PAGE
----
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How Orthodox Jews discuss the facts of life with their kids anyway?
I had learned plenty since becoming religious – kosher, Shabbos, philosophy, Torah – my seminary covered a range of subjects.
Each parent should figure out what works for their family, but I hope hearing about how we handled this gave you one less thing to worry about! I’m a senior college student with a secular family and a very religious sister.
I’ve been sending JITC episodes to my dad and aunt to help them better understand my sister’s Jewish decision.
This woman had eight kids and seemed to have a very balanced approach, so I figured I’d pick her brain. She had actually given a class on the topic to a group of Jewish educators at an AJOP conference a few years earlier, but before she gave it, she interviewed a diverse group of Orthodox Jews: rabbis, teachers, mental health professionals, and the age they gave her for when to have “the talk” was anywhere from two years old to right before marriage. I even went and got pregnant again to help make the conversation natural!
Then, on a Shabbos morning, close to the end of my pregnancy, my 5 year old daughter asked why some eggs are eggs and others are chicks and I realized we finally had an opening to talk about how fertilization works for people too!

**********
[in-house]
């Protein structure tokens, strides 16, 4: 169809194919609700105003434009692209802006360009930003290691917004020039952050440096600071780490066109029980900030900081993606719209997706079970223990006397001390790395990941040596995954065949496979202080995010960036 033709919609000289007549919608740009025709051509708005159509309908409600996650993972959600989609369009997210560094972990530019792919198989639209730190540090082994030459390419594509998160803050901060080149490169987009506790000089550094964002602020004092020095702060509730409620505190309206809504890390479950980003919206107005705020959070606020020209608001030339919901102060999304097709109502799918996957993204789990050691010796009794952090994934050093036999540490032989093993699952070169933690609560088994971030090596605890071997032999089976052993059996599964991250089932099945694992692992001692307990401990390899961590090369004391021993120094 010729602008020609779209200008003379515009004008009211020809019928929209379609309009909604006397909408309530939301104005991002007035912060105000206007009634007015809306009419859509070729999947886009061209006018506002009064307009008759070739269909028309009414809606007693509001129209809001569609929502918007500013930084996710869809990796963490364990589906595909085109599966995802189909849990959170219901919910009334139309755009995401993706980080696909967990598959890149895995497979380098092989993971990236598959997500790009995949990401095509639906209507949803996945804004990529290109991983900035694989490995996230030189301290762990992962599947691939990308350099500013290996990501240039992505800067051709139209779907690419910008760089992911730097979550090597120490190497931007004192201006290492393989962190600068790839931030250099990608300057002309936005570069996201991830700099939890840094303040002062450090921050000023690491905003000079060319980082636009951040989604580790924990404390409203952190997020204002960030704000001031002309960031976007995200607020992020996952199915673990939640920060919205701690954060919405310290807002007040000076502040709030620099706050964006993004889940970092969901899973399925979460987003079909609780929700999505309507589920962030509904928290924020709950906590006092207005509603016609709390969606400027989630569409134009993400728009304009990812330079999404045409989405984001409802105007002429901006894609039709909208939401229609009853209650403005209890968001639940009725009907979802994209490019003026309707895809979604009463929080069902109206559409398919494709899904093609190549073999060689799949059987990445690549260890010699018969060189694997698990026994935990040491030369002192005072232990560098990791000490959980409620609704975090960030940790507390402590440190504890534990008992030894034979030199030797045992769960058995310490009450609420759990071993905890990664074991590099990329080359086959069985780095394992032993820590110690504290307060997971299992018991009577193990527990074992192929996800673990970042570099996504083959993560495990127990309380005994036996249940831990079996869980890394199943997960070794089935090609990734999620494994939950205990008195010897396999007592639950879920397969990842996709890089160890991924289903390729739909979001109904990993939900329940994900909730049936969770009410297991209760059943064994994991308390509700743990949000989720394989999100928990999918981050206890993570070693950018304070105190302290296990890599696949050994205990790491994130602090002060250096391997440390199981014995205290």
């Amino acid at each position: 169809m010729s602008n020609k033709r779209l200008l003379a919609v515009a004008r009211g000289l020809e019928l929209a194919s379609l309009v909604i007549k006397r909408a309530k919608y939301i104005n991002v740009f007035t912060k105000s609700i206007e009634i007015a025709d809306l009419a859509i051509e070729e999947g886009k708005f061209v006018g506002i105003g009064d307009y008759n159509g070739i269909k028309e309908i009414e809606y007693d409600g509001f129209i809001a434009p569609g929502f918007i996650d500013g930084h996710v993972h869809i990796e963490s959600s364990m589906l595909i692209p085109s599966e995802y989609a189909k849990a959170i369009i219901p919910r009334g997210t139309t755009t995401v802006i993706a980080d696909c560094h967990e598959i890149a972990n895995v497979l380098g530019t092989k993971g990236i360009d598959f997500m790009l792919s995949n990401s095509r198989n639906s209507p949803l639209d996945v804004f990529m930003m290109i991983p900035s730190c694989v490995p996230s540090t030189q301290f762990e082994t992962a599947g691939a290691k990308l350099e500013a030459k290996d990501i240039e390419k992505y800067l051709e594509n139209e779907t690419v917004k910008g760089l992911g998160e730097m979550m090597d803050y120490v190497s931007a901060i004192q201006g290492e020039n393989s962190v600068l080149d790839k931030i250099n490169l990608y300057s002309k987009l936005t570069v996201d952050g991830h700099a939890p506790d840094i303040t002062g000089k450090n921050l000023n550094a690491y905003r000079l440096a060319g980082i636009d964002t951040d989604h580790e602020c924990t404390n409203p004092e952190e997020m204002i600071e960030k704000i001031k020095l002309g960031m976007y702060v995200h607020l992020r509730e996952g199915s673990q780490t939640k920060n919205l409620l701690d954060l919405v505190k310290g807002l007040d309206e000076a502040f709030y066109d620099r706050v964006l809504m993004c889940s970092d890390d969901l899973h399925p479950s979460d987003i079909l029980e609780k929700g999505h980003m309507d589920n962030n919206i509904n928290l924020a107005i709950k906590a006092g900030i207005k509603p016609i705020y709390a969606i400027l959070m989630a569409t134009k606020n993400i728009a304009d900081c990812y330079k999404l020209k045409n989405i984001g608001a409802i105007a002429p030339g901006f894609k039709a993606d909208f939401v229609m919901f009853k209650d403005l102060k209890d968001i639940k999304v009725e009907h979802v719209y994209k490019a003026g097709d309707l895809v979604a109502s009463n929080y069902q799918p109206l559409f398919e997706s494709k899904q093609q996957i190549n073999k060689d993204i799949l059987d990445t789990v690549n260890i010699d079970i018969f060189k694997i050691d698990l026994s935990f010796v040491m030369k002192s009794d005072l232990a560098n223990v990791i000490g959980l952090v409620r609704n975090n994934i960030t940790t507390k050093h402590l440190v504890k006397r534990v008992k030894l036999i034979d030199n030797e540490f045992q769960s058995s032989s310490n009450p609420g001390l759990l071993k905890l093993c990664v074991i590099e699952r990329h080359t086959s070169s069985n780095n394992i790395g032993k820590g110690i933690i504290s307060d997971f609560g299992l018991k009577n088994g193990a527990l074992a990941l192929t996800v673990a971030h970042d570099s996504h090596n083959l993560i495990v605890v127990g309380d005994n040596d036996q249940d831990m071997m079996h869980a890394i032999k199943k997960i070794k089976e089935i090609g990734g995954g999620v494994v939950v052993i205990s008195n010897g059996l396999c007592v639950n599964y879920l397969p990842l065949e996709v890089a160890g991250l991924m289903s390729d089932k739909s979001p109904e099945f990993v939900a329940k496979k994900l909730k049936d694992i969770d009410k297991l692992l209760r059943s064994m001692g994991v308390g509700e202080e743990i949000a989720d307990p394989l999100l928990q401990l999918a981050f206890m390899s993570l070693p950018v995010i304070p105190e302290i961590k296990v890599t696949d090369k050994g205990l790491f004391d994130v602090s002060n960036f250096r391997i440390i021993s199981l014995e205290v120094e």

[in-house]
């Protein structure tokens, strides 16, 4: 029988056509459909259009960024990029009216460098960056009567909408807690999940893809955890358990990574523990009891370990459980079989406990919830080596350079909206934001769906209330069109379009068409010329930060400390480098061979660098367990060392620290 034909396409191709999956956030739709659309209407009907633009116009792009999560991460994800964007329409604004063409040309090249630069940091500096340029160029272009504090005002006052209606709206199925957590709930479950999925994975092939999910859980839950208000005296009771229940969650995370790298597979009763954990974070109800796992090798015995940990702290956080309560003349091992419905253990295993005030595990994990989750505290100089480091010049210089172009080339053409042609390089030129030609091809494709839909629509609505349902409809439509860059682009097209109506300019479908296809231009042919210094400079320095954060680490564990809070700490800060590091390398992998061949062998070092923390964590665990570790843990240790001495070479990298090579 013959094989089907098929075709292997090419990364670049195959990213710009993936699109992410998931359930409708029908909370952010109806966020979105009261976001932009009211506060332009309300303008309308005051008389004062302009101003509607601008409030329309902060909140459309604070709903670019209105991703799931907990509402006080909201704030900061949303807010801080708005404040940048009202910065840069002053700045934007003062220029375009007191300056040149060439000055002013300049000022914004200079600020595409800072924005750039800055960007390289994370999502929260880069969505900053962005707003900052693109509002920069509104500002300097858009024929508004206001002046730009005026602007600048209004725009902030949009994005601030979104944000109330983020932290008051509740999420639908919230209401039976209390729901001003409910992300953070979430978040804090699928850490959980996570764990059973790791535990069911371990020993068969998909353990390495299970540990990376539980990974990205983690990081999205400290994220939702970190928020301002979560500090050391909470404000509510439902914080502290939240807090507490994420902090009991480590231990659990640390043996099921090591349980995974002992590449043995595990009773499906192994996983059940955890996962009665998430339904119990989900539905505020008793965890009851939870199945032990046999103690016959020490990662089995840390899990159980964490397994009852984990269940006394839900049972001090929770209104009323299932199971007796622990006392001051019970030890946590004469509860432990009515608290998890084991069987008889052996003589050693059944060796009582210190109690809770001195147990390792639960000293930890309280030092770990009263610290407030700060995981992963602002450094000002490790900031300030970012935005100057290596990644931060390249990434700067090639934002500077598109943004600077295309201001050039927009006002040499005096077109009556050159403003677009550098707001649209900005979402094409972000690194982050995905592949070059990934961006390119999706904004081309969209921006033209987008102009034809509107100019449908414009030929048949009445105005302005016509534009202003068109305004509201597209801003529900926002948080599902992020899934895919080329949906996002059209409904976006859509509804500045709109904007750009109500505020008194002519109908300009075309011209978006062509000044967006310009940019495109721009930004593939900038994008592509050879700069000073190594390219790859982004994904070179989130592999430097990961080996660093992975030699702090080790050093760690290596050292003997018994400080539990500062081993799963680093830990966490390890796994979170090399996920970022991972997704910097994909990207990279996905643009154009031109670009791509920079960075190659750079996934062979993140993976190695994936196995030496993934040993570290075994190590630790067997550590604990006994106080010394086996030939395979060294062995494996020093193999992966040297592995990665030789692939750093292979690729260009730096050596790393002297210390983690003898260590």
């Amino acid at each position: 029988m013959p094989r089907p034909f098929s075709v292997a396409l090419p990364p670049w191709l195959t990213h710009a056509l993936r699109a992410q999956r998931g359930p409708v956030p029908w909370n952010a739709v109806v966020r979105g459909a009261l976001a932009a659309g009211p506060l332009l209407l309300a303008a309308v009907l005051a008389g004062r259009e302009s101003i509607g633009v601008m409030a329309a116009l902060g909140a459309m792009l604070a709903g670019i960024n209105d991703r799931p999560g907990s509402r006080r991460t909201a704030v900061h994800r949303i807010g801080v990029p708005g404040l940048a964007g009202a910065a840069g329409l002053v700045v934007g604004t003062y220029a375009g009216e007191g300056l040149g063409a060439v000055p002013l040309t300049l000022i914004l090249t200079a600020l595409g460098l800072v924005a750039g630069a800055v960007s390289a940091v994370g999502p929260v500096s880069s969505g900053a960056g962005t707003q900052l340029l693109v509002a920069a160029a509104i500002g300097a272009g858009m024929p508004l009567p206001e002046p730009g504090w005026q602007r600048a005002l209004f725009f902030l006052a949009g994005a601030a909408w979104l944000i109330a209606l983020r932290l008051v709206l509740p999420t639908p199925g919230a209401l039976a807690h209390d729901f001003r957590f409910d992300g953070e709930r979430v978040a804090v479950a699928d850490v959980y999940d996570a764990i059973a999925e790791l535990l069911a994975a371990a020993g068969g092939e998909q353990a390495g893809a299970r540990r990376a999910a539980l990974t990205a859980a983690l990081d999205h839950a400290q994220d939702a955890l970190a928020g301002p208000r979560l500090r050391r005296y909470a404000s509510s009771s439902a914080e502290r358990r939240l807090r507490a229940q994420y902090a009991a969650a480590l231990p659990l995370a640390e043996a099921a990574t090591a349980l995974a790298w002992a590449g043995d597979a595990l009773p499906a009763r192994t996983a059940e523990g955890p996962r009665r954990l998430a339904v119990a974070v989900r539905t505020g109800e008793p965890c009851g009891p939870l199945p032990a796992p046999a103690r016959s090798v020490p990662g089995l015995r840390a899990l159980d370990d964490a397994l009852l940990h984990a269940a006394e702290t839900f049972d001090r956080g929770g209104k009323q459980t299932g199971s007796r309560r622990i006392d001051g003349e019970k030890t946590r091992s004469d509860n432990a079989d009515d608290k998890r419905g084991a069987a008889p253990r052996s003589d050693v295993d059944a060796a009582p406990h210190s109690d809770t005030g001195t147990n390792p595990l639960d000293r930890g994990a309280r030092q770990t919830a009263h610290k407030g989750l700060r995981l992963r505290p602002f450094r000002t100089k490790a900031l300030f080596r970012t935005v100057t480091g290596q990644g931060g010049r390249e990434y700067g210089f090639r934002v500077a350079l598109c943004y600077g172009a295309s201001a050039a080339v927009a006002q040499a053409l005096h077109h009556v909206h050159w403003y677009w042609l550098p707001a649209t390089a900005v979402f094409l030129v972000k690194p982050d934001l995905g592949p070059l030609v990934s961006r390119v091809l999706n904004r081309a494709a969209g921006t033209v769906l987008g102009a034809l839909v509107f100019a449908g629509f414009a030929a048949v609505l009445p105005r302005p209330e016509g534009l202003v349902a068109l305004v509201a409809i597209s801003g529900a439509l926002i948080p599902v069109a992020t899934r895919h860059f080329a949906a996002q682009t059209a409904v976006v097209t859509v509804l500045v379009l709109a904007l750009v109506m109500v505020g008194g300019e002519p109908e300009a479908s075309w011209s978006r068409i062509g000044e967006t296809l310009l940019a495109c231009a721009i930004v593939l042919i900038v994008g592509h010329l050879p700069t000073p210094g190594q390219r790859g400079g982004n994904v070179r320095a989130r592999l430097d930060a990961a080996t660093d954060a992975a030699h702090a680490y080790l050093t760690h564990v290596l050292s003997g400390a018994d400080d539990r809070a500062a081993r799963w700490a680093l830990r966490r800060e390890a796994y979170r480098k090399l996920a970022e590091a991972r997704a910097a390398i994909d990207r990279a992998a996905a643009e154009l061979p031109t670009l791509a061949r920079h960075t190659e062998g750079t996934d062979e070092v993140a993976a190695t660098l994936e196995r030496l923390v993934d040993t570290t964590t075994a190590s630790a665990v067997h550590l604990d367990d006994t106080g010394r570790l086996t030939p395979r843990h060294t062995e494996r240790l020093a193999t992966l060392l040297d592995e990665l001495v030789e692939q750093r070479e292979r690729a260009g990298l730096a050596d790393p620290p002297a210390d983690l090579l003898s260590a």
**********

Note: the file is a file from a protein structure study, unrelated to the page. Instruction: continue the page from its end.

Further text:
Like his followers, Twersky prays to God three times a day.
But unlike other Hasidic grand rabbis, Twersky does not pray in the main synagogue with his hasidim. When he has completed his silent readings of the daily prayers known as the Shmoneh Esrei, he knocks on the wall to signal the waiting congregants outside. Similarly, Twersky’s home in New Square, New York, the exclusively Hasidic upstate enclave where he presides over his sect, has its own mikveh, or ritual bath, built exclusively for him and his sons. And when Twersky feels a need to get away from the community he leads — where more than half his followers live below the poverty line — he can summon his black Cadillac XTS and instruct his chauffeur to drive to his multimillion-dollar lakeside vacation home in Nyack, New York, which also sports a private mikveh.
So she sat us down on our family room couch one evening, gave us the basics, fielded a couple follow up questions, and without any pomp or circumstance, we had had “the talk.” So many parents and children dread “the talk,” but before there was even time to fear it, it was over and done with for me.
I always imagined I’d do things similarly with my own kids, but then I grew up, became an Orthodox Jew, got married, started a family and realized that I had no idea how I was going to handle this topic.